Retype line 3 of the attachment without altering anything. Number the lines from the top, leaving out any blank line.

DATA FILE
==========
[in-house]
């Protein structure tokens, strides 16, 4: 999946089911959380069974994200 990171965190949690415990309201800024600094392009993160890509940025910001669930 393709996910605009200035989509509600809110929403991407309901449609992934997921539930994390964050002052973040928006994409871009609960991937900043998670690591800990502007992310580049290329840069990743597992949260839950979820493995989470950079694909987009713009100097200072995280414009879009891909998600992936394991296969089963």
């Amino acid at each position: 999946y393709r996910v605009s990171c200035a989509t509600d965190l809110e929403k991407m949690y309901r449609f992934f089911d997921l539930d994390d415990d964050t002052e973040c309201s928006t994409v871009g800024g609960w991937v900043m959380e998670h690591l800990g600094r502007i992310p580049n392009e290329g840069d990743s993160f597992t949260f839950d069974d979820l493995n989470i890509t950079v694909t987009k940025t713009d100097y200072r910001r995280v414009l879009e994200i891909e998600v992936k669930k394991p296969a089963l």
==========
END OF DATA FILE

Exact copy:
């Amino acid at each position: 999946y393709r996910v605009s990171c200035a989509t509600d965190l809110e929403k991407m949690y309901r449609f992934f089911d997921l539930d994390d415990d964050t002052e973040c309201s928006t994409v871009g800024g609960w991937v900043m959380e998670h690591l800990g600094r502007i992310p580049n392009e290329g840069d990743s993160f597992t949260f839950d069974d979820l493995n989470i890509t950079v694909t987009k940025t713009d100097y200072r910001r995280v414009l879009e994200i891909e998600v992936k669930k394991p296969a089963l």